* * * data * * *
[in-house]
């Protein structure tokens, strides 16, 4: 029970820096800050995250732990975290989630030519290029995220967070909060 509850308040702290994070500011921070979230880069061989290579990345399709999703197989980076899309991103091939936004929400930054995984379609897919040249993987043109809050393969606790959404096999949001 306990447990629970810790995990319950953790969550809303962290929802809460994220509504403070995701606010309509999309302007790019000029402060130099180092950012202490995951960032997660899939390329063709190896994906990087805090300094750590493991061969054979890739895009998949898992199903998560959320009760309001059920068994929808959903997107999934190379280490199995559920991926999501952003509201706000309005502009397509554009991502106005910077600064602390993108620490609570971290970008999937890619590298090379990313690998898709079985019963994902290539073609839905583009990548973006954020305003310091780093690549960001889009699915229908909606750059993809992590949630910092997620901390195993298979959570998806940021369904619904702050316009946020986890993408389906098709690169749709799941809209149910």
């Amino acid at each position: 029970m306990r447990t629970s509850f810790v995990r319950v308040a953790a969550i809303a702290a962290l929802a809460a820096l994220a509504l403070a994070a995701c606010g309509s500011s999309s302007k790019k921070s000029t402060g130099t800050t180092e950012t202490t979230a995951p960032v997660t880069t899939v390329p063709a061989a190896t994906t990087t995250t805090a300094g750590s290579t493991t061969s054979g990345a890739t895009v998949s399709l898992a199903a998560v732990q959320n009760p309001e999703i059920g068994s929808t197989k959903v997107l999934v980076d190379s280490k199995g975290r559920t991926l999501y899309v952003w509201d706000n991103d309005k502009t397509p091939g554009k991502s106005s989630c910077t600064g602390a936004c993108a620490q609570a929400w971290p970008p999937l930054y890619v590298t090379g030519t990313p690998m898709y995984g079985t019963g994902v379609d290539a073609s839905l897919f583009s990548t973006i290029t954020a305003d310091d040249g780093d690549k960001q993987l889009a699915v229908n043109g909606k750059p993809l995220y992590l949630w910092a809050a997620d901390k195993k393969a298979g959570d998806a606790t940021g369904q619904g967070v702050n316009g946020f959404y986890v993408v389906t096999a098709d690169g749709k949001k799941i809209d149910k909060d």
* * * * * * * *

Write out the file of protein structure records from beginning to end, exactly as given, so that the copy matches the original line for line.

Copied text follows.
[in-house]
């Protein structure tokens, strides 16, 4: 029970820096800050995250732990975290989630030519290029995220967070909060 509850308040702290994070500011921070979230880069061989290579990345399709999703197989980076899309991103091939936004929400930054995984379609897919040249993987043109809050393969606790959404096999949001 306990447990629970810790995990319950953790969550809303962290929802809460994220509504403070995701606010309509999309302007790019000029402060130099180092950012202490995951960032997660899939390329063709190896994906990087805090300094750590493991061969054979890739895009998949898992199903998560959320009760309001059920068994929808959903997107999934190379280490199995559920991926999501952003509201706000309005502009397509554009991502106005910077600064602390993108620490609570971290970008999937890619590298090379990313690998898709079985019963994902290539073609839905583009990548973006954020305003310091780093690549960001889009699915229908909606750059993809992590949630910092997620901390195993298979959570998806940021369904619904702050316009946020986890993408389906098709690169749709799941809209149910």
């Amino acid at each position: 029970m306990r447990t629970s509850f810790v995990r319950v308040a953790a969550i809303a702290a962290l929802a809460a820096l994220a509504l403070a994070a995701c606010g309509s500011s999309s302007k790019k921070s000029t402060g130099t800050t180092e950012t202490t979230a995951p960032v997660t880069t899939v390329p063709a061989a190896t994906t990087t995250t805090a300094g750590s290579t493991t061969s054979g990345a890739t895009v998949s399709l898992a199903a998560v732990q959320n009760p309001e999703i059920g068994s929808t197989k959903v997107l999934v980076d190379s280490k199995g975290r559920t991926l999501y899309v952003w509201d706000n991103d309005k502009t397509p091939g554009k991502s106005s989630c910077t600064g602390a936004c993108a620490q609570a929400w971290p970008p999937l930054y890619v590298t090379g030519t990313p690998m898709y995984g079985t019963g994902v379609d290539a073609s839905l897919f583009s990548t973006i290029t954020a305003d310091d040249g780093d690549k960001q993987l889009a699915v229908n043109g909606k750059p993809l995220y992590l949630w910092a809050a997620d901390k195993k393969a298979g959570d998806a606790t940021g369904q619904g967070v702050n316009g946020f959404y986890v993408v389906t096999a098709d690169g749709k949001k799941i809209d149910k909060d």